You Don’t Know What You Don’t Know

You don’t know what you don’t know. Mayor Shewmaker always says that’s one of the most important lessons he learned after being elected. And he immediately set about learning. We met shortly after he was elected, and it was a good meeting. Similarly, I recently met with Councilman-elect Rupe. I told Mr. Rupe much what I told the mayor: municipal government is a team sport. I also shared with him lessons learned and advice. I encouraged him to start learning what he doesn’t know he doesn’t know–and there’s a lot. I suggested he started his MASC coursework ASAP and make a goal to graduate by February of 2023. I also recommended he meet with each of the Department Heads. I shared with him how going to Public Works to speak with the staff there was when I learned just what bad shape the department was in. It was while I was there, I heard how under-resourced they were and witnessed with my own eyes the trucks literally being held together with duct tape. I saw the safety concerns first-hand. I didn’t know anything about that before I went down there. You learn a lot by going straight to the source. I told Mr. Rupe he definitely needs to meet with our City Administrator. She runs the city. And she’s doing a darn fine job. That’s because she has the education and experience to lead a city like ours. Getting to know her should be a priority for anyone new coming in. And I also suggested he meet not just with me but with every member of Council. Because each member has different strengths, experiences, backgrounds, and expertise. And that’s what makes our Council effective. We can learn from one another, and we do, and ultimately, that’s how, working together, we come to decisions that are in the best interests of this city and her citizens. Next week is our last Council meeting of 2021. In 2022, Mr. Rupe will join us.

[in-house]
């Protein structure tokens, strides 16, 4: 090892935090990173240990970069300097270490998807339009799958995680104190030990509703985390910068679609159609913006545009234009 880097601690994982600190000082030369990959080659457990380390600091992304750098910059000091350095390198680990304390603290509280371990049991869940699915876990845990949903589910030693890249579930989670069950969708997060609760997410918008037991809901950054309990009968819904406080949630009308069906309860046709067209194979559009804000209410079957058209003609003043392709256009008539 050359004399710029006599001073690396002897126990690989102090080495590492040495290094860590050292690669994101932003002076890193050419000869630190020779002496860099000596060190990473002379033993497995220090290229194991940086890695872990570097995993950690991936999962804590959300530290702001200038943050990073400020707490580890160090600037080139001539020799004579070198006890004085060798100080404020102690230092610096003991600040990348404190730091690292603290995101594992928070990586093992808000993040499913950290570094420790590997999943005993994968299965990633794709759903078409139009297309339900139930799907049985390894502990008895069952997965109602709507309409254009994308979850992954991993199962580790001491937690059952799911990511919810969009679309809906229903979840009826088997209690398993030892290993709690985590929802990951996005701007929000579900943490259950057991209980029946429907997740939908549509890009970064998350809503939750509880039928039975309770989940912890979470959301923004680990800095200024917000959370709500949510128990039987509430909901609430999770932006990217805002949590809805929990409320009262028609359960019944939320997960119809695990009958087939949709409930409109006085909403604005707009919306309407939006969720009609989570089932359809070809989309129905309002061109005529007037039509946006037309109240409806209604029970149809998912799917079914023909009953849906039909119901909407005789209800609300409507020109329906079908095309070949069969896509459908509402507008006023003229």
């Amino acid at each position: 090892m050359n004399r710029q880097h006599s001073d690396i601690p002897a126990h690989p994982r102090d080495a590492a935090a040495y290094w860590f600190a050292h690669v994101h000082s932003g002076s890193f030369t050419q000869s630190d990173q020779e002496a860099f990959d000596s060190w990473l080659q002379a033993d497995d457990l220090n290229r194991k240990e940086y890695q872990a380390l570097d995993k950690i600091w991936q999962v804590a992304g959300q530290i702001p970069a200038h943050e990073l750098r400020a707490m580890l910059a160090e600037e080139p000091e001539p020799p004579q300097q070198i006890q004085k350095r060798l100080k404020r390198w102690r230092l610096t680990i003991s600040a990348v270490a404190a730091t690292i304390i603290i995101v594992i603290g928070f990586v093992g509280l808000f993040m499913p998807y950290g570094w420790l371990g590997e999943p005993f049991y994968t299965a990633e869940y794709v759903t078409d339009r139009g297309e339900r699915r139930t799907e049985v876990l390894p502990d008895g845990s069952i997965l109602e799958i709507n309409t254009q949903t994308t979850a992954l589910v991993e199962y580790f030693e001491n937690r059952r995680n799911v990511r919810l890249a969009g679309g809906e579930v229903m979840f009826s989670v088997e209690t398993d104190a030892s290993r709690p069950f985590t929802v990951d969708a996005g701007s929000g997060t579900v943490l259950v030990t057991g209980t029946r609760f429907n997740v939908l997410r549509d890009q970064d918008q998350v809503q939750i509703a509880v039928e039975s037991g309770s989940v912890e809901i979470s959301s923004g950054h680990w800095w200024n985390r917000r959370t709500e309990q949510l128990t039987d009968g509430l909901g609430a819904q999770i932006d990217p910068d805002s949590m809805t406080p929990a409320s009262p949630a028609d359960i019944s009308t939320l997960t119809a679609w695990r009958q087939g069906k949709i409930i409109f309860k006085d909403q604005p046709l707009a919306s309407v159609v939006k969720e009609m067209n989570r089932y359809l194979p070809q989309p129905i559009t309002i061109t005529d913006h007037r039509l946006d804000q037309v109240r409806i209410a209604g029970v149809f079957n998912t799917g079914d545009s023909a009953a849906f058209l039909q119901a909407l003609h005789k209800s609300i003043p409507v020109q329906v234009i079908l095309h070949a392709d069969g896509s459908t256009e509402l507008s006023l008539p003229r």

SC WIL article

SC Women in Leadership recently shared this:

“Public service is a calling, and for Councilwoman Jenn Hulehan, that calling led her to become a councilmember of Simpsonville. It wasn’t the title that brought her there – it was her want of change and not seeing it happen. Then she realized, if you can see the needed change, you can be the needed change. Experience or none – a commitment to your city or town is the only qualification required for being a successful councilwoman.”

“Get to know more about why Jenn chose to serve her community as well as curated news on issues affecting women in the latest WIL Weekly.”

A Diverse Council

Did you know one of our Councilmembers is a veteran? Do you know which one? Yesterday, I was in a workshop on Diversity Leadership in Action. I’m proud that we have a diverse Council. It makes us stronger. You can look at us and see some of that, but as we were discussing in my workshop, diversity is often more about what you can’t see on the outside. And what can be most important in work is diversity of thought. The members of our Council come from a variety of different backgrounds and experiences. We have different families, educations, work experiences. We think differently, offering different perspectives. Sometimes we change or modify our thinking because of one another. And that’s what makes us stronger.

You can read more about what I’ve said about the importance of different backgrounds complementing one another and how some of our Councilmembers do that on the #Jenn4Ward in this post from 2 years ago: